Jeremy Thorpe attempted murder investigation reopens after police admit hitman might still be alive

An investigation into the attempted murder of the lover of the former Liberal Party leader, Jeremy Thorpe, has reportedly been reopened after the police admitted they may have incorrectly concluded a key suspect was dead.

Andrew Newton, who was convicted of killing Norman Scott’s dog and claimed he was hired to kill him, may still be alive, Gwent Police told the BBC.

Mr Thorpe was accused of plotting to kill Mr Scott, with whom he had a relationship with in the early 1960s – at a time when homosexual acts were a criminal offence.

Although Mr Thorpe and three others were charged with conspiracy to murder, they were acquitted at a trial at the Old Bailey in 1979. 

Andrew Newton in 1979 (PA)

After claims the police had altered the evidence of another person hired to kill Mr Scott were unearthed by the BBC, Gwent Police reopened their investigation in 2015.

Dennis Meighan said he was the first hitman who was hired to kill Mr Thorpe, and claimed he was hired by associates of Mr Thorpe, along with Mr Newton.

However, the investigation was closed in 2017 after police made the assumption Mr Newton had died.

Mr Scott, who is now 78, told the BBC: “I just don’t think anyone’s tried hard enough to look for him. I really don’t.

“I thought [Gwent Police] were doing something at last and soon found out that absolutely they weren’t, they were continuing the cover up as far as I can see.”

Norman Scott in 1979 (PA)

But Gwent Police said they were reopening the case after finding information indicating Mr Newton may still be alive.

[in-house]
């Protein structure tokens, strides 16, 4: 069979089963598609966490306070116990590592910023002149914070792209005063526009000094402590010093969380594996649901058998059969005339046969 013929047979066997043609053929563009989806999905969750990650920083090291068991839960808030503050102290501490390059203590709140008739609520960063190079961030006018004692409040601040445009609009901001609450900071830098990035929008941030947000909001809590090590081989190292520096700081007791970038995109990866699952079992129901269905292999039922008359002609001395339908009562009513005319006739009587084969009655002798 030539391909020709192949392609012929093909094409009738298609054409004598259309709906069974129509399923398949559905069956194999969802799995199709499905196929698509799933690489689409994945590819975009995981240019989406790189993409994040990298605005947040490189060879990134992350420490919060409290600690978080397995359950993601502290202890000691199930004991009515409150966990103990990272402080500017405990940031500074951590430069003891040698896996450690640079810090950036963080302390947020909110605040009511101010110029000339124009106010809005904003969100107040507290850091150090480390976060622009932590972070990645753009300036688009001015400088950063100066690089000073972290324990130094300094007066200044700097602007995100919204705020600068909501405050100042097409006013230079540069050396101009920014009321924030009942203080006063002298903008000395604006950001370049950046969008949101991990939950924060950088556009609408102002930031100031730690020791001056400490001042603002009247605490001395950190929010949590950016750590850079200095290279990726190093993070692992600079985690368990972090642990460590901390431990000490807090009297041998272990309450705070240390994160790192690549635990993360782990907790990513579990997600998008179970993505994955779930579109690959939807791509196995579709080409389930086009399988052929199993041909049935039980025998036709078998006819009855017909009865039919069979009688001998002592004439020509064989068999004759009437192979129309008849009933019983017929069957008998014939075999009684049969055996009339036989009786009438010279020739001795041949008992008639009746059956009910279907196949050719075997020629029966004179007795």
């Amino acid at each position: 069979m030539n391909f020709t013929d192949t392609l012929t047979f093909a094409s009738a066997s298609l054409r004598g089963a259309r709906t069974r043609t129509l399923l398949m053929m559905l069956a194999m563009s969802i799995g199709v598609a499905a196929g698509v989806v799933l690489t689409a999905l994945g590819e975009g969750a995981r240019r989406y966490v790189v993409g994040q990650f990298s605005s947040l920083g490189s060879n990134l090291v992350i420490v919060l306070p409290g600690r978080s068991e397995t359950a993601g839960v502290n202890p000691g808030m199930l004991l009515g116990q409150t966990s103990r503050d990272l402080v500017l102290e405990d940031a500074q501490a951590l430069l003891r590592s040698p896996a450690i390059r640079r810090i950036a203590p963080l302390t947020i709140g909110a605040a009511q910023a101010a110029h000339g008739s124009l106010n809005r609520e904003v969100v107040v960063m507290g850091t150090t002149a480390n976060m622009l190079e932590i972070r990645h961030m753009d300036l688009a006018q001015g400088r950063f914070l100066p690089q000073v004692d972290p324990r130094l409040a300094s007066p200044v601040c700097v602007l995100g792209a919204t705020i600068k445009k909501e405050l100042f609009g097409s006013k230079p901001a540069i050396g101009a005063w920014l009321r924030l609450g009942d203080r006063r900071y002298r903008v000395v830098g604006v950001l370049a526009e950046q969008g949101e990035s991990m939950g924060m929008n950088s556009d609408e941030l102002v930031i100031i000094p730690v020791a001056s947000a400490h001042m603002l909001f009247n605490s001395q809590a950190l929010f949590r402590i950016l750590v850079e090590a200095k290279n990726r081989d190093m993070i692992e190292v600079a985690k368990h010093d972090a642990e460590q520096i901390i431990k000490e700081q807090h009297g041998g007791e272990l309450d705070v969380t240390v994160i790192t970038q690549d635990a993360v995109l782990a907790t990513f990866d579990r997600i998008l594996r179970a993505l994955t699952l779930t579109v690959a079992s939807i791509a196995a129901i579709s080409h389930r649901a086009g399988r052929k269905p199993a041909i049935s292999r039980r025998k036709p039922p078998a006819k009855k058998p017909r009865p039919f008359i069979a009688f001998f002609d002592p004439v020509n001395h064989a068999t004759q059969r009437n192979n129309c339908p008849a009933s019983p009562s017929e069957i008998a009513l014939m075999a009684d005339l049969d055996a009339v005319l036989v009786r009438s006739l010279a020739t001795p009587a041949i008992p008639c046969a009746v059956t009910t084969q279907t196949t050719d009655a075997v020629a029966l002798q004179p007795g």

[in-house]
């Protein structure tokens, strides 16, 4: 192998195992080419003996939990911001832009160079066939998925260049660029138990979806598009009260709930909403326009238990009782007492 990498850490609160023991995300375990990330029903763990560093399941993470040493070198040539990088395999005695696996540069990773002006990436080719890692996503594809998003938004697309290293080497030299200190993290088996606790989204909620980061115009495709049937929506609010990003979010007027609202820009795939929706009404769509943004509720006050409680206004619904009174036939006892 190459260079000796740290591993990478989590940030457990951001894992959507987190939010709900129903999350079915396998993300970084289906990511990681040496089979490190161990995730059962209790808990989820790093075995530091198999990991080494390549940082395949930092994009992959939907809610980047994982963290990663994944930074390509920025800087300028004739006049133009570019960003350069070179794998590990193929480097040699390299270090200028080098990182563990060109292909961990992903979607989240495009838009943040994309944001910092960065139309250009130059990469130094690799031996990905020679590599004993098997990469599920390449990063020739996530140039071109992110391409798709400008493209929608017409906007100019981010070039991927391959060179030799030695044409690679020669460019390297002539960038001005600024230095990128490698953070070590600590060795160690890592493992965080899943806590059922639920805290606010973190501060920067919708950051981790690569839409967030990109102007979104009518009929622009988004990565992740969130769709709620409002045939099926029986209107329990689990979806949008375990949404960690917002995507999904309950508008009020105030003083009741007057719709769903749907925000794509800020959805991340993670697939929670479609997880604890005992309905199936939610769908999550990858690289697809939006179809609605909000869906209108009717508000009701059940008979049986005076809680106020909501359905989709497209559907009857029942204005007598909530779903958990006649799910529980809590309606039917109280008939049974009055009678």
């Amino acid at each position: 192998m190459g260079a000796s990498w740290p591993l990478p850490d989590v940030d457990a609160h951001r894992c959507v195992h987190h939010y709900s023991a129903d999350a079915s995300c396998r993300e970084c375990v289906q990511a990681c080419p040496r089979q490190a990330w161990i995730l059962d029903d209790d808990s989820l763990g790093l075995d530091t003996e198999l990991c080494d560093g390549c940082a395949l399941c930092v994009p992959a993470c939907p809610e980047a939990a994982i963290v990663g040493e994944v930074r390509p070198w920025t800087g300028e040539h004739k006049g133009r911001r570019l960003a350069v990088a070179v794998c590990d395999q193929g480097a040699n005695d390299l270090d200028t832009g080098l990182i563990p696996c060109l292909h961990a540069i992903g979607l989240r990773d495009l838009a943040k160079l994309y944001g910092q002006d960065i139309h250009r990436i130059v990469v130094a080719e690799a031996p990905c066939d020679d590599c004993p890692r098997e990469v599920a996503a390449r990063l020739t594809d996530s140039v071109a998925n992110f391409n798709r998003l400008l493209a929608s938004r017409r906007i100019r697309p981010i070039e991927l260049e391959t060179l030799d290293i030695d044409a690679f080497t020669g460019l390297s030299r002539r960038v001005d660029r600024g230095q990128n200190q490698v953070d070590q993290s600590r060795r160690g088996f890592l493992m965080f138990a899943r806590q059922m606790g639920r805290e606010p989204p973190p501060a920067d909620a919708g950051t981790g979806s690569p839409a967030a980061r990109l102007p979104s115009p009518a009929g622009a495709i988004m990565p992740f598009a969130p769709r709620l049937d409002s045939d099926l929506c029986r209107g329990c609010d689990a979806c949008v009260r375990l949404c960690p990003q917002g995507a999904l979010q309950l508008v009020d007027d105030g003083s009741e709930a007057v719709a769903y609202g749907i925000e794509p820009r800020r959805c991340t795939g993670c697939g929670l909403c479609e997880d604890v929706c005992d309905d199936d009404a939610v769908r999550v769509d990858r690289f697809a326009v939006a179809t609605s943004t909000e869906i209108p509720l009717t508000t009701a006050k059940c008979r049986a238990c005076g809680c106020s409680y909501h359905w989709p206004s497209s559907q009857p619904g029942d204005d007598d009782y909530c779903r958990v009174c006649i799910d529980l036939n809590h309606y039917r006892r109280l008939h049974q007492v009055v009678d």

They told the broadcaster: “Enquiries were completed which indicated Mr Newton was deceased. 

“We have now revisited these enquiries and have identified information, which indicates that Mr Newton may still be alive.

“As a result, further enquiries will be conducted to trace Mr Newton to assess if he is able to assist the investigation.”

A Very English Scandal trailer 2018

Further revelations about the investigation into the attempted murder will be disclosed in a BBC Four documentary ‘The Jeremy Thorpe Scandal,’ which will be broadcast at 10pm on Sunday after the conclusion of the BBC drama about the affair, ‘A Very English Scandal’.

It will feature footage from a Panorama documentary completed in 1979, which could not be shown for legal reasons after Mr Thorpe was acquitted of conspiracy to murder. 

The documentary also reveals there were as many as five different attempts on Mr Scott’s life, The Times reports.

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